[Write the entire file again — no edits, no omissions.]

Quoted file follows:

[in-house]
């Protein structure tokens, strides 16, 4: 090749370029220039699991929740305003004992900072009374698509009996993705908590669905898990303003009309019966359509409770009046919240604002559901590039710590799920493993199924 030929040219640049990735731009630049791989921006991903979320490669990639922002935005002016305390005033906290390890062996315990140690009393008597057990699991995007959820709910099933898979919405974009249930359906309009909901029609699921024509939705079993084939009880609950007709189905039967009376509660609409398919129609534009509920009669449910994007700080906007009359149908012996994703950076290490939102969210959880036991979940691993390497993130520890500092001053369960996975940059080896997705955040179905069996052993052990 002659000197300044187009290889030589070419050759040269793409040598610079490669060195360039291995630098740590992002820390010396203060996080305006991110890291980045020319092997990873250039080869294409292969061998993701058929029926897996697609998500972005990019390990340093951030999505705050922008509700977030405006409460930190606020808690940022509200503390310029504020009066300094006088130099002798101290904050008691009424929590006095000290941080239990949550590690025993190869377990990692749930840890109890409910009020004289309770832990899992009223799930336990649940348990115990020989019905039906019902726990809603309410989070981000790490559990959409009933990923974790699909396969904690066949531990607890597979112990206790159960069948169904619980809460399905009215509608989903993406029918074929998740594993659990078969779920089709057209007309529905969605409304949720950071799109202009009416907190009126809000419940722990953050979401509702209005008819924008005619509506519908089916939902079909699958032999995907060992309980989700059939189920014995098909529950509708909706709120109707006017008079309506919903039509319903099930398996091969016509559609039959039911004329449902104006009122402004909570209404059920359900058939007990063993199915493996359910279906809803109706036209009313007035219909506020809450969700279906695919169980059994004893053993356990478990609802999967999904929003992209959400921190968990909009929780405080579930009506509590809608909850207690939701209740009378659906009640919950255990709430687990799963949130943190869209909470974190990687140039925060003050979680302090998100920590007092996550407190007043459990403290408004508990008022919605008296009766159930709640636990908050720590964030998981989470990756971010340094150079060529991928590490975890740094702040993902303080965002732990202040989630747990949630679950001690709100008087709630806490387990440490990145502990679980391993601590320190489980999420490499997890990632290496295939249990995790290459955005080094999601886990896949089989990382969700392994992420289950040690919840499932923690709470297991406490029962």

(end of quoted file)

[in-house]
């Protein structure tokens, strides 16, 4: 090749370029220039699991929740305003004992900072009374698509009996993705908590669905898990303003009309019966359509409770009046919240604002559901590039710590799920493993199924 030929040219640049990735731009630049791989921006991903979320490669990639922002935005002016305390005033906290390890062996315990140690009393008597057990699991995007959820709910099933898979919405974009249930359906309009909901029609699921024509939705079993084939009880609950007709189905039967009376509660609409398919129609534009509920009669449910994007700080906007009359149908012996994703950076290490939102969210959880036991979940691993390497993130520890500092001053369960996975940059080896997705955040179905069996052993052990 002659000197300044187009290889030589070419050759040269793409040598610079490669060195360039291995630098740590992002820390010396203060996080305006991110890291980045020319092997990873250039080869294409292969061998993701058929029926897996697609998500972005990019390990340093951030999505705050922008509700977030405006409460930190606020808690940022509200503390310029504020009066300094006088130099002798101290904050008691009424929590006095000290941080239990949550590690025993190869377990990692749930840890109890409910009020004289309770832990899992009223799930336990649940348990115990020989019905039906019902726990809603309410989070981000790490559990959409009933990923974790699909396969904690066949531990607890597979112990206790159960069948169904619980809460399905009215509608989903993406029918074929998740594993659990078969779920089709057209007309529905969605409304949720950071799109202009009416907190009126809000419940722990953050979401509702209005008819924008005619509506519908089916939902079909699958032999995907060992309980989700059939189920014995098909529950509708909706709120109707006017008079309506919903039509319903099930398996091969016509559609039959039911004329449902104006009122402004909570209404059920359900058939007990063993199915493996359910279906809803109706036209009313007035219909506020809450969700279906695919169980059994004893053993356990478990609802999967999904929003992209959400921190968990909009929780405080579930009506509590809608909850207690939701209740009378659906009640919950255990709430687990799963949130943190869209909470974190990687140039925060003050979680302090998100920590007092996550407190007043459990403290408004508990008022919605008296009766159930709640636990908050720590964030998981989470990756971010340094150079060529991928590490975890740094702040993902303080965002732990202040989630747990949630679950001690709100008087709630806490387990440490990145502990679980391993601590320190489980999420490499997890990632290496295939249990995790290459955005080094999601886990896949089989990382969700392994992420289950040690919840499932923690709470297991406490029962």